But even though we exist and work in a world filled with sin, we are always here with the ministry of Word and Sacrament. We can see that it is God who inspires this congregation to rejoice with those who rejoice and to bind up the broken-hearted. It is God who receives people into the church on earth through baptism, and receives them into the church in heaven when their life on earth is complete. It is God who has taken this wee little church and has given it evangelical stature, commensurate with the name it bears.

Listen to the words recorded by Peter in I Peter 2 verses 9-10: "But you are a chosen people, a royal priesthood, a holy nation, a people belonging to God, that you may declare the praises of him who called you out of darkness into his wonderful light. Once you were not a people, but now you are the people of God; once you had not received mercy, but now you have received mercy."

Yes, we are indeed God's own people, who have been called out of the darkness of sin and have received mercy through the gospel of Jesus Christ. We can see ourselves as detestable sinners, people who should according to human logic, be cast away from God forever into the darkness of eternal death.

It is at this point though that we can see the grace of God through Jesus our Saviour. Through faith in him, we are brought out of the darkness, one by one, and brought into the light of truth. Regardless of our sin, through Christ we have become part of that chosen race and royal priesthood. This is all God's grace, his undeserved love for us.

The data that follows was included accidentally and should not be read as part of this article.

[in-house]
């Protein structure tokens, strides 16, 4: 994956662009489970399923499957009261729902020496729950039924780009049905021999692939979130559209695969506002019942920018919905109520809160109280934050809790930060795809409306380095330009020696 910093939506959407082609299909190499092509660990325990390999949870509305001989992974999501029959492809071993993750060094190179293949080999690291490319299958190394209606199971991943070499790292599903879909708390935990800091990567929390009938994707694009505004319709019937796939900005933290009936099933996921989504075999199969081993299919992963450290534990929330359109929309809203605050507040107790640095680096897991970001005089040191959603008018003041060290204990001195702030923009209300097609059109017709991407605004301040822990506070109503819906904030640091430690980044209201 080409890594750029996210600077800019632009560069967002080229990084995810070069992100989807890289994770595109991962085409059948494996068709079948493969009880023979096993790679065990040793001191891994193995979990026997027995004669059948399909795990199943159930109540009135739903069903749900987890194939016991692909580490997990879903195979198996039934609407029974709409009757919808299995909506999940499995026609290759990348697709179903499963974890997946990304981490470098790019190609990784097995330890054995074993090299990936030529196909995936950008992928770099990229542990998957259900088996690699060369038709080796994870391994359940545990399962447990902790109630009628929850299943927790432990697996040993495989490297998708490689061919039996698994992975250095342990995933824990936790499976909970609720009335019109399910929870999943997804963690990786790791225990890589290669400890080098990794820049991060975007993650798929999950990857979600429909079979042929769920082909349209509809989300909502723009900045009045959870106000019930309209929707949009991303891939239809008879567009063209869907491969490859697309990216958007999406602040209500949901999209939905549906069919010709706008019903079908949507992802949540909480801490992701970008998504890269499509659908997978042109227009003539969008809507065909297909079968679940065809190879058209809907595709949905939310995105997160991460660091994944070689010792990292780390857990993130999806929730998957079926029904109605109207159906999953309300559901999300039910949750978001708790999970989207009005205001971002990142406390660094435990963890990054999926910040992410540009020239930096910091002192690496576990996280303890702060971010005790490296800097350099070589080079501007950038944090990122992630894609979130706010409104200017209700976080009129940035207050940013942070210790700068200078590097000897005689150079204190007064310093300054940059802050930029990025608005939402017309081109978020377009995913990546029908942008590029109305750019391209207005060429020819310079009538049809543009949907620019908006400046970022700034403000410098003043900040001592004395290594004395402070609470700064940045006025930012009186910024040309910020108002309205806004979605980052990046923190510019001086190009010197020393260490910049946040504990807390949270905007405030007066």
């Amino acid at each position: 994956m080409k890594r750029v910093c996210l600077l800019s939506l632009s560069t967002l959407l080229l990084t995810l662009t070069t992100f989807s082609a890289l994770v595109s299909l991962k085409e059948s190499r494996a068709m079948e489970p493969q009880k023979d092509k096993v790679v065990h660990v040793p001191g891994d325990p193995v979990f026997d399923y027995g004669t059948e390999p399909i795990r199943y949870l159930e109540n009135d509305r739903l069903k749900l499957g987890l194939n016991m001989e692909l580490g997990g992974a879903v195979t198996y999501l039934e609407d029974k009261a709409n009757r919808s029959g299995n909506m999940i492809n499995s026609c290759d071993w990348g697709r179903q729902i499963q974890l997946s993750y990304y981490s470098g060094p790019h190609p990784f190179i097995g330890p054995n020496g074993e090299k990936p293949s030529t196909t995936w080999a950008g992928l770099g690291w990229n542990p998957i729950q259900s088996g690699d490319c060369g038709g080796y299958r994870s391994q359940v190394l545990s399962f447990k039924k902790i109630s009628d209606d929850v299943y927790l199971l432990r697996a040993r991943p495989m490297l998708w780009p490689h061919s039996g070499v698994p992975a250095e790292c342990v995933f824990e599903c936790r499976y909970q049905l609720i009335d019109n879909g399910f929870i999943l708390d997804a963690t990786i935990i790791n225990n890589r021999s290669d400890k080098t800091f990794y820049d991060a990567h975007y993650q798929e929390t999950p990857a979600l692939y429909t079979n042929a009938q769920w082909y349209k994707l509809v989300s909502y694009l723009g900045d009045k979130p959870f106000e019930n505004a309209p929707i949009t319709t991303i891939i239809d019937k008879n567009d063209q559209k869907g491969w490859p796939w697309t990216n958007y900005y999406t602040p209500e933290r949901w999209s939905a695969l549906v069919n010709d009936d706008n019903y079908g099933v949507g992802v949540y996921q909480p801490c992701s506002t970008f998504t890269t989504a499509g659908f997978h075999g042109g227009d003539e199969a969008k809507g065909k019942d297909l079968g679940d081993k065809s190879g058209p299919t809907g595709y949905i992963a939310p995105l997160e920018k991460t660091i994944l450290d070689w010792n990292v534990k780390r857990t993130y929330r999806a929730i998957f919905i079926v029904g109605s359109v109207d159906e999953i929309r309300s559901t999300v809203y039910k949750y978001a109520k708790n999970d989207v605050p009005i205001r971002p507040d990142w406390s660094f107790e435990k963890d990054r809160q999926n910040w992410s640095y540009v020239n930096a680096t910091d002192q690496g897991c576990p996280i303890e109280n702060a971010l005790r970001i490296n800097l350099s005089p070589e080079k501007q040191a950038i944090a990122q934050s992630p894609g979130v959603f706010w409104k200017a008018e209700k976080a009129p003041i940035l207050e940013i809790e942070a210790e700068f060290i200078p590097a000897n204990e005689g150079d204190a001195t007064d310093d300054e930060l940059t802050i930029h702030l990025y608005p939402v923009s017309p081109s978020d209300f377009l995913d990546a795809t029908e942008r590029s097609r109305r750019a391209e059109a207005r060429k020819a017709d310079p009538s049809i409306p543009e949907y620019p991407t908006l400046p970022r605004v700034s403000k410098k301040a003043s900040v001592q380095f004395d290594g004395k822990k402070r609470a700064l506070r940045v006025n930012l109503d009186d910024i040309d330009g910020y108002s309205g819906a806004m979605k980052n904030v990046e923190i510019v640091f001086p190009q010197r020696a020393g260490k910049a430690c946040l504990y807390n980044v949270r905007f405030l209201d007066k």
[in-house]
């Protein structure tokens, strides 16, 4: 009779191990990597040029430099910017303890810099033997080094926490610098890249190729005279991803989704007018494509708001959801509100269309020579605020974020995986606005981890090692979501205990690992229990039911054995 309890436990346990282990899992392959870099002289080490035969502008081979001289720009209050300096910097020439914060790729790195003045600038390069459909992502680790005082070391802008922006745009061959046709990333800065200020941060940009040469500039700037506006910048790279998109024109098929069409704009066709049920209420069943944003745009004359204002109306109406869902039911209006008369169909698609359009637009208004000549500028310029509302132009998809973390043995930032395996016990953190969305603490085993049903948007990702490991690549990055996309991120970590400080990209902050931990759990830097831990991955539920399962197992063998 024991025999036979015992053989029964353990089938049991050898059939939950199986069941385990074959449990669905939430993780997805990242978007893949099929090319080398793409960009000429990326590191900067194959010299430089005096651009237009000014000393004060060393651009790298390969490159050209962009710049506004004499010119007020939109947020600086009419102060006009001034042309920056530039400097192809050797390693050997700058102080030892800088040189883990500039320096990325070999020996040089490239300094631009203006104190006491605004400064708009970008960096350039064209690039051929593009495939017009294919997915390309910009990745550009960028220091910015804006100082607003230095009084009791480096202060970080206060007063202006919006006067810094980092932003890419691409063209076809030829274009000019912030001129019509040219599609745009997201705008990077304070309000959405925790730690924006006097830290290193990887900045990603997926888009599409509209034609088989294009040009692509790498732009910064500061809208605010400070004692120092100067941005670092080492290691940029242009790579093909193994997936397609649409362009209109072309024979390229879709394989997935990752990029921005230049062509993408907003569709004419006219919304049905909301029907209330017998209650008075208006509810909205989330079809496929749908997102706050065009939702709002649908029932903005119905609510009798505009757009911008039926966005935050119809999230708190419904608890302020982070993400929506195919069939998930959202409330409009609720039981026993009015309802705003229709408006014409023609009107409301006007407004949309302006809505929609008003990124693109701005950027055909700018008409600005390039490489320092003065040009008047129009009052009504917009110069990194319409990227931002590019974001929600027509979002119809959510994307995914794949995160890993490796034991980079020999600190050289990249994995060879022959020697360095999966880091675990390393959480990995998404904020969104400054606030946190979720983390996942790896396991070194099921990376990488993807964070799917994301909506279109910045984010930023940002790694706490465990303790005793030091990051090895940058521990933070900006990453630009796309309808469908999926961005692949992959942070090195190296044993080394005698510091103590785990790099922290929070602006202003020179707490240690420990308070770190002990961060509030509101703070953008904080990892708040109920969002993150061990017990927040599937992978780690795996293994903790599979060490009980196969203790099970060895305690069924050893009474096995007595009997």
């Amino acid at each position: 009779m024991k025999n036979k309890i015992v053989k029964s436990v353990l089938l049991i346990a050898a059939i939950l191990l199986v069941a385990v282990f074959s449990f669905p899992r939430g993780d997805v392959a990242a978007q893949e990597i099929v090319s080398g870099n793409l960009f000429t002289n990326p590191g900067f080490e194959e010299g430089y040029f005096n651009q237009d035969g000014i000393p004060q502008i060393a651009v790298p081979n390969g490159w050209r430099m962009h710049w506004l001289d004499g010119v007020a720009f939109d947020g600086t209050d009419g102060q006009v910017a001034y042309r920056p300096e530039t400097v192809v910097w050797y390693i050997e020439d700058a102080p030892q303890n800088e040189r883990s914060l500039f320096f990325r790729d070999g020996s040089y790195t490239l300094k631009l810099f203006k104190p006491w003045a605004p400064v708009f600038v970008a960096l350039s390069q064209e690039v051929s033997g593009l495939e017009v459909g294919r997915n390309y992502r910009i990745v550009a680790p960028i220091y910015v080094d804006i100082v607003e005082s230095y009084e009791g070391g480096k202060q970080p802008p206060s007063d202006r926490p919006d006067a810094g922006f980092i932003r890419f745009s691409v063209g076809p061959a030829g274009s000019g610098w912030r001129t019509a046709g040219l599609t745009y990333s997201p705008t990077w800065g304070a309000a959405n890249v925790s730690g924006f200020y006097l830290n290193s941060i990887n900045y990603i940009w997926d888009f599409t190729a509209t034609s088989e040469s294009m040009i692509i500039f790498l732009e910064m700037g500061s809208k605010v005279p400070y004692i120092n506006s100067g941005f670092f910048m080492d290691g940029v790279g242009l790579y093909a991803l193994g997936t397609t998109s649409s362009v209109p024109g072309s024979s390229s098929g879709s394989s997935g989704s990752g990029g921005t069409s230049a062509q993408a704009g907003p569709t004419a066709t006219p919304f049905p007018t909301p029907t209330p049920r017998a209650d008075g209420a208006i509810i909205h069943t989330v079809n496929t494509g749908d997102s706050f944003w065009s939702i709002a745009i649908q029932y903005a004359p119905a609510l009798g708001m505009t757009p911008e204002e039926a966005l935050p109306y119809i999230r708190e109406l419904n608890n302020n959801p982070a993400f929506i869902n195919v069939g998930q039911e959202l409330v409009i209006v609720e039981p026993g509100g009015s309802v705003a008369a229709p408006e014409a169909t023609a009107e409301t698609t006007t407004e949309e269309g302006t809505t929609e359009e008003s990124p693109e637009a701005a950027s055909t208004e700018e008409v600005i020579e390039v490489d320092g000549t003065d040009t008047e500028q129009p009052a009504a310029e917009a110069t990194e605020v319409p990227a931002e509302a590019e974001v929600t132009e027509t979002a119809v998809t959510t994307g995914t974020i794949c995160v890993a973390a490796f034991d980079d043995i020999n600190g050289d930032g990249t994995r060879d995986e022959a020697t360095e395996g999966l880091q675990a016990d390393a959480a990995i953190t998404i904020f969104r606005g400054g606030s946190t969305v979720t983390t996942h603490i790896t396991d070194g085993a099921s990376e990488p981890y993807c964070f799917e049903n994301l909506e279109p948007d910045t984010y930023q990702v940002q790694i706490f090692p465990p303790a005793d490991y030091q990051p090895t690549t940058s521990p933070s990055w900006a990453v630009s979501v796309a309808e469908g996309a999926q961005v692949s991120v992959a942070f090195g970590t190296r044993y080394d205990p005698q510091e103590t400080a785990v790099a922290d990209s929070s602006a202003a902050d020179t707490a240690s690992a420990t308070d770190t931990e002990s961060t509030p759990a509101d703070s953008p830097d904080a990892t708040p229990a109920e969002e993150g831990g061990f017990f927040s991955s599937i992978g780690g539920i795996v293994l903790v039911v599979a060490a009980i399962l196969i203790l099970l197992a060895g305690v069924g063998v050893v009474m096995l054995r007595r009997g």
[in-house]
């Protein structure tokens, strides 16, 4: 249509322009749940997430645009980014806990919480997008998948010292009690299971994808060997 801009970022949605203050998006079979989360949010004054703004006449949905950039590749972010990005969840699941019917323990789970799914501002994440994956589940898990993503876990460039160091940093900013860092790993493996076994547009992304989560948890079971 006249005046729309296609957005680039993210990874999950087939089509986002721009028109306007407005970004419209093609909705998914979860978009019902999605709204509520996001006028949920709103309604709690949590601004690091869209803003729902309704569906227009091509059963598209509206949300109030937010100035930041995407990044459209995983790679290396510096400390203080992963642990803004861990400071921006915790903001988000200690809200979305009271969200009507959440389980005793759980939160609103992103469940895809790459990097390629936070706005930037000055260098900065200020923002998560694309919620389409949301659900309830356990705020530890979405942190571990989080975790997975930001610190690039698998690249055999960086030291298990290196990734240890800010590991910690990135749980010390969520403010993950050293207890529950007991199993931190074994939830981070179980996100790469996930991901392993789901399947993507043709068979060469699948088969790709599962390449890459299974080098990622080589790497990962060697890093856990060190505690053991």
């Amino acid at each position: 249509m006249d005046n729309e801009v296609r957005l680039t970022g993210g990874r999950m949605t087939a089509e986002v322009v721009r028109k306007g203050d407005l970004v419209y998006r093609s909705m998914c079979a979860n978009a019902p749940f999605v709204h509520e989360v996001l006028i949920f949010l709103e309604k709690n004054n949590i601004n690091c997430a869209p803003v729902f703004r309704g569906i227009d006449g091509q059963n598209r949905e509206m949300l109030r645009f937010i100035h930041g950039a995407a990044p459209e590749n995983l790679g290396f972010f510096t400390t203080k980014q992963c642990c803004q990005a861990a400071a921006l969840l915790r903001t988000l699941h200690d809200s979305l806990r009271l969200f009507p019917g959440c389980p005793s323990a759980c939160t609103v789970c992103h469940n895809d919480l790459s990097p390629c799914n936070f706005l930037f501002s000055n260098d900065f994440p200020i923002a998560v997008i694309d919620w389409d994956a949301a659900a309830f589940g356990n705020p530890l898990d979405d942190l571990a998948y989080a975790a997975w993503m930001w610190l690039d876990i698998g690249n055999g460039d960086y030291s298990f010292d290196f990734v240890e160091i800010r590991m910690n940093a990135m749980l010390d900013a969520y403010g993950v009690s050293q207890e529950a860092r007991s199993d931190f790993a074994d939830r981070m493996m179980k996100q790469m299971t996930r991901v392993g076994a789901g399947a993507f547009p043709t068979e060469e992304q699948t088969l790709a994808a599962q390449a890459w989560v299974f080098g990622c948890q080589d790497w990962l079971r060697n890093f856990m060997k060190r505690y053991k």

If we consider Zacchaeus, he was certainly a sinful individual. But it wasn't his physical stature that saved him, nor was it his goodness, his popularity, or anything else about him. He was a small man, made all the smaller by his immorality and his bad reputation. But this wee little man was given new stature by the sheer grace of God in Jesus Christ. And that stature came when God the Holy Spirit worked faith in his heart. Zacchaeus came to Jesus, not out of curiosity about some strange visitor, but because he knew that through him he would find new life. The Holy Spirit brought Zacchaeus to Jesus, and Jesus came into his home and into his life.

So also our congregation is comprised of members who are not saved because of their goodness or their wealth or anything else about them. We are saved by the grace of God alone. Once we were no people, but now we are God's people. Once we had not received mercy, but now we have received mercy.